In the summer, one minute it’s sunny and the next there are dark clouds rolling through. You know what that means—a thunderstorm! In honor of Lightning Safety Awareness Week June 21-27, 2015, here are six ways to stay safe during a thunderstorm:
1. Prepare a disaster kit. In case of any emergency, including a thunderstorm, you should have a disaster kit prepared for your family. Depending on the severity of the thunderstorm, there could be flooding and power outages. Your preparedness kit will ensure that you have the necessary supplies to take care of yourself for at least 72 hours. Your kit should include non-perishable food, water, a flashlight with extra batteries, a battery-powered radio, a first aid kit, and a can opener for food. Ready.gov can provide you with more information on recommended items.
2. Get inside. Don’t make the mistake of thinking you can’t get hurt in a thunderstorm. Lightning may seem far away, but it’s not. In 2013, there were 23 fatalities due to lightning strikes. If you hear thunder, get inside and stay there for at least 30 minutes after the last thunderclap.
3. Protect yourself if you’re outside. Stay away from high ground, water, tall trees, and metal objects. If you feel your hair stand on end, lightning is about to strike. Squat low to the ground on the balls of your feet. Cover your ears with your hands and put your head between your knees to make yourself as small as possible. Never lie flat on the ground.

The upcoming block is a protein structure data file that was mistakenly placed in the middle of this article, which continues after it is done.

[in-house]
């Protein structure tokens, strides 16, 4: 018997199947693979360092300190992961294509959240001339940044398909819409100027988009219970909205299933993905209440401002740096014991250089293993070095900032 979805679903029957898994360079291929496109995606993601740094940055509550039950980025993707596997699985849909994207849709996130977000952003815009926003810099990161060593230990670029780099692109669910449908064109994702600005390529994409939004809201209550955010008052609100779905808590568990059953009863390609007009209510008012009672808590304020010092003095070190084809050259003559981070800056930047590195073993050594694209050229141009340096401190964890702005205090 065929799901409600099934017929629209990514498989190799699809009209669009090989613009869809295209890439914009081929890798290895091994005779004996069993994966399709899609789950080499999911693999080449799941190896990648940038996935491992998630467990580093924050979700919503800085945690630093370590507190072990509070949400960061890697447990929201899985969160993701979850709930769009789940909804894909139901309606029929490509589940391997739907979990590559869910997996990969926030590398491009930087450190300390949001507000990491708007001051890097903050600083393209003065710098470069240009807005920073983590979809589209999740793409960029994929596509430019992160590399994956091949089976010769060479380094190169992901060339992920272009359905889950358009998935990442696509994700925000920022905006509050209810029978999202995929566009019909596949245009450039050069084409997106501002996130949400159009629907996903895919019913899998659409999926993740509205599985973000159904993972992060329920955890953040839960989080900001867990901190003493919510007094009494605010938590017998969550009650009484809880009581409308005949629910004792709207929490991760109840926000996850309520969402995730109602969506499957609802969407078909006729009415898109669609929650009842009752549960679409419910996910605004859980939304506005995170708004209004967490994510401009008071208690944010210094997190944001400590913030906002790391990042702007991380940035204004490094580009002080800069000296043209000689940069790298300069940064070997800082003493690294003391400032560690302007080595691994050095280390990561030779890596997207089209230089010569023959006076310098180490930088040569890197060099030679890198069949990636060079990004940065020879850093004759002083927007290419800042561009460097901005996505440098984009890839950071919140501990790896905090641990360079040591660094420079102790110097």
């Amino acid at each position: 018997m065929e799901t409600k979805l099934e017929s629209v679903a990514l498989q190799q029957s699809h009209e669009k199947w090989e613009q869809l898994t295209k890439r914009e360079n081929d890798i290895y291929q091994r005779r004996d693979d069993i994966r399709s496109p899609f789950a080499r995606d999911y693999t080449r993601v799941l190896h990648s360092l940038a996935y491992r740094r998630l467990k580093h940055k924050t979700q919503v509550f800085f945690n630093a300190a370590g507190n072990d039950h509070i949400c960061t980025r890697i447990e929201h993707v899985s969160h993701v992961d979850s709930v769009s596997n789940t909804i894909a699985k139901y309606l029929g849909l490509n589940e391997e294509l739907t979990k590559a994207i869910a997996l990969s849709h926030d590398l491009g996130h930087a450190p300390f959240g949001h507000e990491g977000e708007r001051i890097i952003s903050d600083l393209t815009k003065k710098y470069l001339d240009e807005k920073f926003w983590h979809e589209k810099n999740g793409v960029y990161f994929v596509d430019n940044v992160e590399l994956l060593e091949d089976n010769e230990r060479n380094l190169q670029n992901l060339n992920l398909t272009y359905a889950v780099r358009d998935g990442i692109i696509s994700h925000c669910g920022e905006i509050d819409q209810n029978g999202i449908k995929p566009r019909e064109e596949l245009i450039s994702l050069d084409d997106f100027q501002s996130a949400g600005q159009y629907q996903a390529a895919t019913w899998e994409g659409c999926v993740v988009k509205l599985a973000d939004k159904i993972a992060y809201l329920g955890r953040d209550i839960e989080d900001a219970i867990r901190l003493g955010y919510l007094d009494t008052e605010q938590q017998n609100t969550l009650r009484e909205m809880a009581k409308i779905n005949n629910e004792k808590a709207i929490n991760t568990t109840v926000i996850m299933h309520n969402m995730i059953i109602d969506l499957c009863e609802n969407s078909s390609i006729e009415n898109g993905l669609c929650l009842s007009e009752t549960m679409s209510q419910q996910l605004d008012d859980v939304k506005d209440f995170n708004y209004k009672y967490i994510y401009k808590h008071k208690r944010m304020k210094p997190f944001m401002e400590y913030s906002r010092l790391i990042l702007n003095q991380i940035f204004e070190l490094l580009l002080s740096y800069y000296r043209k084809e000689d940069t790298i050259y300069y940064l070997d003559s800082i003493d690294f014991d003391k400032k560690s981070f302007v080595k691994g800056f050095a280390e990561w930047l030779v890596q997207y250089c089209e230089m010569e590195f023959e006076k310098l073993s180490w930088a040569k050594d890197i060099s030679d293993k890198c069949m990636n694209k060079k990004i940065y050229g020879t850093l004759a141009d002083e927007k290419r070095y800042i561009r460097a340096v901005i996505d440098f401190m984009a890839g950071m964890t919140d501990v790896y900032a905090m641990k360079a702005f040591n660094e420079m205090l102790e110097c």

4. Don’t touch that! During a storm, avoid electrical equipment and cords. Any appliances plugged into the wall – like a charging cell phone – are dangerous because power surges from lightning have the potential to cause damage. Also, plumbing can conduct electricity during a storm, so don’t take a shower, use your sink, or do laundry until it passes.
5. Don’t drive through a flooded roadway. It can be difficult to determine the depth of water so don’t chance it by driving through. It’s possible for your car to lose control and float away.
6. Stay safe after the storm has passed. Keep yourself aware of any closed roads or downed power lines or trees, and avoid those areas. Help family, friends, and neighbors who may need assistance.
Follow these tips to stay safe during a thunderstorm and visit redcross.org or ready.gov for more information.